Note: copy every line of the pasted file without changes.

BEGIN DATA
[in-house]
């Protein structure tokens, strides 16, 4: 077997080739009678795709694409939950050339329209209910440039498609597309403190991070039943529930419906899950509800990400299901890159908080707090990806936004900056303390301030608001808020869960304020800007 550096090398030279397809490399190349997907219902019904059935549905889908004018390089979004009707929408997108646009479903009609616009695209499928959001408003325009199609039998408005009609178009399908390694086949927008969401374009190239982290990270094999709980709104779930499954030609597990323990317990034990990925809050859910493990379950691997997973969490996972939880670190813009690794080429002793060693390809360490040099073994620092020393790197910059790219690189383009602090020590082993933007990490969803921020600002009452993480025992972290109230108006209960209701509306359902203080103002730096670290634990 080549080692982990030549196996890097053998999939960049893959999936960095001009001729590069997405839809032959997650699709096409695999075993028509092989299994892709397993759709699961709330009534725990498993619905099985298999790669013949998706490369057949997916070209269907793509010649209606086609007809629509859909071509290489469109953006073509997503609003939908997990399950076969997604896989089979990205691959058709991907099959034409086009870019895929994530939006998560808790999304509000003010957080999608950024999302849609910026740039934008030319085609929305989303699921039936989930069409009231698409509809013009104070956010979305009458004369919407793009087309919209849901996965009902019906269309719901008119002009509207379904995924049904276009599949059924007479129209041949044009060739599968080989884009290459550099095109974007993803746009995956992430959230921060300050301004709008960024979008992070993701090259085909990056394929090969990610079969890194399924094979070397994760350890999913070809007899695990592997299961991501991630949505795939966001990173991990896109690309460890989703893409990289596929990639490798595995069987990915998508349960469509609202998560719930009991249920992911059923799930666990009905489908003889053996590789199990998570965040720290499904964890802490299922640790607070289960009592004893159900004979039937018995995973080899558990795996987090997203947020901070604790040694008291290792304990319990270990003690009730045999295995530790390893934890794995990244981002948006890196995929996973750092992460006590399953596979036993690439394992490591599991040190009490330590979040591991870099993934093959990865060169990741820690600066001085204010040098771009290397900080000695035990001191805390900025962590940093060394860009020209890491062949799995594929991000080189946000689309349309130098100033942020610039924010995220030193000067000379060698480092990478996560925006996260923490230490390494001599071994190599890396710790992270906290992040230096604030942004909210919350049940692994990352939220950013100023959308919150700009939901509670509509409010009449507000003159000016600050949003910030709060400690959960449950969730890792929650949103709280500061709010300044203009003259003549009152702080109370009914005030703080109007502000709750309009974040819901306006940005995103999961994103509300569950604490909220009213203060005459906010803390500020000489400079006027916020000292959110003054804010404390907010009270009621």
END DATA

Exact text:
[in-house]
């Protein structure tokens, strides 16, 4: 077997080739009678795709694409939950050339329209209910440039498609597309403190991070039943529930419906899950509800990400299901890159908080707090990806936004900056303390301030608001808020869960304020800007 550096090398030279397809490399190349997907219902019904059935549905889908004018390089979004009707929408997108646009479903009609616009695209499928959001408003325009199609039998408005009609178009399908390694086949927008969401374009190239982290990270094999709980709104779930499954030609597990323990317990034990990925809050859910493990379950691997997973969490996972939880670190813009690794080429002793060693390809360490040099073994620092020393790197910059790219690189383009602090020590082993933007990490969803921020600002009452993480025992972290109230108006209960209701509306359902203080103002730096670290634990 080549080692982990030549196996890097053998999939960049893959999936960095001009001729590069997405839809032959997650699709096409695999075993028509092989299994892709397993759709699961709330009534725990498993619905099985298999790669013949998706490369057949997916070209269907793509010649209606086609007809629509859909071509290489469109953006073509997503609003939908997990399950076969997604896989089979990205691959058709991907099959034409086009870019895929994530939006998560808790999304509000003010957080999608950024999302849609910026740039934008030319085609929305989303699921039936989930069409009231698409509809013009104070956010979305009458004369919407793009087309919209849901996965009902019906269309719901008119002009509207379904995924049904276009599949059924007479129209041949044009060739599968080989884009290459550099095109974007993803746009995956992430959230921060300050301004709008960024979008992070993701090259085909990056394929090969990610079969890194399924094979070397994760350890999913070809007899695990592997299961991501991630949505795939966001990173991990896109690309460890989703893409990289596929990639490798595995069987990915998508349960469509609202998560719930009991249920992911059923799930666990009905489908003889053996590789199990998570965040720290499904964890802490299922640790607070289960009592004893159900004979039937018995995973080899558990795996987090997203947020901070604790040694008291290792304990319990270990003690009730045999295995530790390893934890794995990244981002948006890196995929996973750092992460006590399953596979036993690439394992490591599991040190009490330590979040591991870099993934093959990865060169990741820690600066001085204010040098771009290397900080000695035990001191805390900025962590940093060394860009020209890491062949799995594929991000080189946000689309349309130098100033942020610039924010995220030193000067000379060698480092990478996560925006996260923490230490390494001599071994190599890396710790992270906290992040230096604030942004909210919350049940692994990352939220950013100023959308919150700009939901509670509509409010009449507000003159000016600050949003910030709060400690959960449950969730890792929650949103709280500061709010300044203009003259003549009152702080109370009914005030703080109007502000709750309009974040819901306006940005995103999961994103509300569950604490909220009213203060005459906010803390500020000489400079006027916020000292959110003054804010404390907010009270009621």